Hip resurfacing arthroplasty is a bone-conserving alternative to THR that restores normal joint biomechanics and load transfer. The technique has been used around the world for more than 10 years, specifically in the United Kingdom and other European countries.
The Technology
Metal-on-metal hip resurfacing arthroplasty is an alternative procedure to conventional THR in younger patients. Hip resurfacing arthroplasty is less invasive than THR and addresses the problem of preserving femoral bone stock at the initial operation. This means that future hip revisions are possible with THR if the initial MOM arthroplasty becomes less effective with time in these younger patients. The procedure involves the removal and replacement of the surface of the femoral head with a hollow metal hemisphere, which fits into a metal acetabular cup.
Hip resurfacing arthroplasty is a technically more demanding procedure than is conventional THR. In hip resurfacing, the femoral head is retained, which makes it much more difficult to access the acetabular cup. However, hip resurfacing arthroplasty has several advantages over a conventional THR with a small (28 mm) ball. First, the large femoral head reduces the chance of dislocation, so that rates of dislocation are less than those with conventional THR. Second, the range of motion with hip resurfacing arthroplasty is higher than that achieved with conventional THR.
A variety of MOM hip resurfacing implants are used in clinical practice. Six MOM hip resurfacing implants have been issued licences in Canada.
Review Strategy
A search of electronic bibliographies (OVID Medline, Medline In-Process and Other Non-Indexed Citations, Embase, Cochrane CENTRAL and DSR, INAHTA) was undertaken to identify evidence published from Jan 1, 1997 to October 27, 2005. The search was limited to English-language articles and human studies. The literature search yielded 245 citations. Of these, 11 met inclusion criteria (9 for effectiveness, 2 for safety).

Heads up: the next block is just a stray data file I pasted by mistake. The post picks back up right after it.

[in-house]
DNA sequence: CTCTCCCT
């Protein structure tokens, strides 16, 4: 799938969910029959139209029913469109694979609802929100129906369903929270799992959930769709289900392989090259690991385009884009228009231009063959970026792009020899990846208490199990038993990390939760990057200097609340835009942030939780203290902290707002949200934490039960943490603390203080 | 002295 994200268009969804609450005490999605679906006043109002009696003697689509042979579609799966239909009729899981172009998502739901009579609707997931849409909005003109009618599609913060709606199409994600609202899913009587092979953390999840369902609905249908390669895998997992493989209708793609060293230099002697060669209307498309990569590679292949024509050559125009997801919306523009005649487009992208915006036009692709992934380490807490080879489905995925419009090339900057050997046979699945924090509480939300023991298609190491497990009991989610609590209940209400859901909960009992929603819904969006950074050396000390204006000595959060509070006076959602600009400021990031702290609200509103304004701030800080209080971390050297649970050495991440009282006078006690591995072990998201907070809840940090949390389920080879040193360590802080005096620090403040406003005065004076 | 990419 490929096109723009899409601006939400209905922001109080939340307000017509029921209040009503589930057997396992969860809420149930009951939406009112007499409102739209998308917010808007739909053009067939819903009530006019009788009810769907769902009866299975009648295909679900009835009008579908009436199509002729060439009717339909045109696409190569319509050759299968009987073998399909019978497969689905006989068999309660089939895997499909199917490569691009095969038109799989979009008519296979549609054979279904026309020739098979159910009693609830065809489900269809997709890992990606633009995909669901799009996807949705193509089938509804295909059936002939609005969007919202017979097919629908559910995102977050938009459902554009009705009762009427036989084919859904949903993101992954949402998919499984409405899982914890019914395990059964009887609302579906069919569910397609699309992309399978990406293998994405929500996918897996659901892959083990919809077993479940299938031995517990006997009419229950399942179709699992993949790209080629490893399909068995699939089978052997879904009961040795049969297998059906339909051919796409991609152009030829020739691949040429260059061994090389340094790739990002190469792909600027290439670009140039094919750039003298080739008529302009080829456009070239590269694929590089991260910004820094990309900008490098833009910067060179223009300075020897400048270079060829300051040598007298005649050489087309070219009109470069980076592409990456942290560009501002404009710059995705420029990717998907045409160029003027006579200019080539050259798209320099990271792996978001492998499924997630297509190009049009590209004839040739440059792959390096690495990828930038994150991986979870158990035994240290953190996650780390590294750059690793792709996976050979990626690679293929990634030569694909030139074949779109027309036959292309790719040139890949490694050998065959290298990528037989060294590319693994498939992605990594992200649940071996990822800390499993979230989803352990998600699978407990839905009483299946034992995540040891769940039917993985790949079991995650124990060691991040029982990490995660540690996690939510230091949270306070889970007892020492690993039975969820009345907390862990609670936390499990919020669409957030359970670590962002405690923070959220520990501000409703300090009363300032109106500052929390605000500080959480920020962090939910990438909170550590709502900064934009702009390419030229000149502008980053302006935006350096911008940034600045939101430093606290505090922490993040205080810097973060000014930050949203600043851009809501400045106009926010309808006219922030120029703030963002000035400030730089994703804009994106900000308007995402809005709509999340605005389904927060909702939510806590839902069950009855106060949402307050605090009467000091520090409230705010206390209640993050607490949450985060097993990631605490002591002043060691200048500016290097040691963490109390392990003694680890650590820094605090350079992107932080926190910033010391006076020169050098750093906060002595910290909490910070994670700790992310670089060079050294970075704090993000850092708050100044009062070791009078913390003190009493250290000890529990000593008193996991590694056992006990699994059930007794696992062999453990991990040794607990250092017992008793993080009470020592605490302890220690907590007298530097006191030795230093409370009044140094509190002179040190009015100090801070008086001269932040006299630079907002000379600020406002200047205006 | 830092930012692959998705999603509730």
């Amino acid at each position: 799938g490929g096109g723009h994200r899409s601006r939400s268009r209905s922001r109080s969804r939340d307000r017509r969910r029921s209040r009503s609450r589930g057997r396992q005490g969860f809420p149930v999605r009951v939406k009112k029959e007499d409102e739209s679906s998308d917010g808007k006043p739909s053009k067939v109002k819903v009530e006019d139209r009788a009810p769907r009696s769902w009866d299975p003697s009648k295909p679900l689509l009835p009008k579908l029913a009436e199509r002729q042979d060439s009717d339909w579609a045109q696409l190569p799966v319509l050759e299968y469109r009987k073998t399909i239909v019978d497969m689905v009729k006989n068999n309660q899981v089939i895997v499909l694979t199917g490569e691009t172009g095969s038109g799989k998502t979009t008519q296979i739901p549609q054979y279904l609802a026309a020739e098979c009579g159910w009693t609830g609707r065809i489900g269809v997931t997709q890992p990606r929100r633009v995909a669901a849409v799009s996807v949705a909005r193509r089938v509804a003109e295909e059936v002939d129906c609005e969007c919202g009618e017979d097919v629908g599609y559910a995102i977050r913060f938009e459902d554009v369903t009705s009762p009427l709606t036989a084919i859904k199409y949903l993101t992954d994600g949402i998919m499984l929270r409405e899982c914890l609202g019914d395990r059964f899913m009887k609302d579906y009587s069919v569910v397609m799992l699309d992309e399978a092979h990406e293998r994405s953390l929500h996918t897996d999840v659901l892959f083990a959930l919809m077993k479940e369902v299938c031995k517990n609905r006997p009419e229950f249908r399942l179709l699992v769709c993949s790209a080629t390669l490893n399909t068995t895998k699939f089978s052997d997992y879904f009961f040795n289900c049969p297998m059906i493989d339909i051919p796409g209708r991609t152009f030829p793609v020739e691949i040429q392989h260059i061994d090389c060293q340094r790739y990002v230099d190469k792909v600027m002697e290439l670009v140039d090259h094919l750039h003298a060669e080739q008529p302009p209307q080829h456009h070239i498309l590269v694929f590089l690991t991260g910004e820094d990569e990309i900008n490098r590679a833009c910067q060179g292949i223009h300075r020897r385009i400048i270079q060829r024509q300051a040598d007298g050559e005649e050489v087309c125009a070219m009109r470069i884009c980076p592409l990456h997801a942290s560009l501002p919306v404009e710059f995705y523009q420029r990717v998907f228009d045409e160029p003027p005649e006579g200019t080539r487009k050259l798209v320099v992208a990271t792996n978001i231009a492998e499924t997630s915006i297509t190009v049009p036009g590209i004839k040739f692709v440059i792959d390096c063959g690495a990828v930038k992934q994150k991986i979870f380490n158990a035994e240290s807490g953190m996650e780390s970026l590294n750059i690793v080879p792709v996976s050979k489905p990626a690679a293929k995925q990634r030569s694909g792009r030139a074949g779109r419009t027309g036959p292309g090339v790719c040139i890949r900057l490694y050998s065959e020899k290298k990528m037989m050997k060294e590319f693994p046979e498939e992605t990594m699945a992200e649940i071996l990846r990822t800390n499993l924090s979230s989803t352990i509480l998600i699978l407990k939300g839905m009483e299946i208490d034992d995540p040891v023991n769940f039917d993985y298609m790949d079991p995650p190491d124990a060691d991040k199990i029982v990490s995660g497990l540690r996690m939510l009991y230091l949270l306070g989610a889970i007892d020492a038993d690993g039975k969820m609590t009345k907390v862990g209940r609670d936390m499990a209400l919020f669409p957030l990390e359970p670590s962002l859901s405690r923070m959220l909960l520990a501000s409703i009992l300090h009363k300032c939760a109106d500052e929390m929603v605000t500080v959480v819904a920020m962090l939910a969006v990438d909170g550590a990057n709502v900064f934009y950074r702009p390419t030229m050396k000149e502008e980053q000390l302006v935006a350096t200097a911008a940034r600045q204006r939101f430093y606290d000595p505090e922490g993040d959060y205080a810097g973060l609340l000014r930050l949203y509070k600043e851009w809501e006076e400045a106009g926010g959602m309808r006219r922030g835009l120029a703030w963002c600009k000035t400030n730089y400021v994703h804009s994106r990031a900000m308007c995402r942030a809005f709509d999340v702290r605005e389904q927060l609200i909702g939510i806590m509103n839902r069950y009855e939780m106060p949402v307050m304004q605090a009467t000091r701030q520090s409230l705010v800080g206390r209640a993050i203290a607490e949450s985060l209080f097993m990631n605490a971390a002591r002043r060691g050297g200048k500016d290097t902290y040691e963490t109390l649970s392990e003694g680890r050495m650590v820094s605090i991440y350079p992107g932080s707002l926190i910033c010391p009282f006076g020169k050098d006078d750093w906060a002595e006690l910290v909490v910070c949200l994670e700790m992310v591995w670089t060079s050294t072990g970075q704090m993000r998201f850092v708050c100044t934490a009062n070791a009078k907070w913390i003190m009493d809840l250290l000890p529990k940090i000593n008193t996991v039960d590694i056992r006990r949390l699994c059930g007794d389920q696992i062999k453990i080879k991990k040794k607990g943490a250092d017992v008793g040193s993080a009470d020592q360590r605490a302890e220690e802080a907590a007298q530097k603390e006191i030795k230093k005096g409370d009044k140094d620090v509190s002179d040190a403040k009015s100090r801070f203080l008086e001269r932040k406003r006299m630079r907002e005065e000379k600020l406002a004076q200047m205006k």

The result of the only reported randomized controlled trial on MOM hip resurfacing arthroplasty could not be included in this assessment, because it used a cemented acetabular component, whereas in the new generation of implants, a cementless acetabular component is used. After omitting this publication, only case series remained.
Summary of Findings
 
Health Outcomes
The Harris hip score and SF-12 are 2 measures commonly used to report health outcomes in MOM hip resurfacing arthroplasty studies. Other scales used are the Oxford hip score and the University of California Los Angeles hip score.
The case series showed that the mean revision rate of MOM hip resurfacing arthroplasty is 1.5% and the incidence of femoral neck fracture is 0.67%. Across all studies, 2 cases of osteonecrosis were reported. Four studies reported improvement in Harris hip scores. However, only 1 study reported a statistically significant improvement. Three studies reported improvement in SF-12 scores, of which 2 reported a significant improvement. One study reported significant improvement in UCLA hip score. Two studies reported postoperative Oxford hip scores, but no preoperative values were reported.
None of the reviewed studies reported procedure-related deaths. Four studies reported implant survival rates ranging from 94.4% to 99.7% for a follow-up period of 2.8 to 3.5 years. Three studies reported on the range of motion. One reported improvement in all motions including flexion, extension, abduction-adduction, and rotation, and another reported improvement in flexion. Yet another reported improvement in range of motion for flexion abduction-adduction and rotation arc. However, the author reported a decrease in the range of motion in the arc of flexion in patients with Brooker class III or IV heterotopic bone (all patients were men).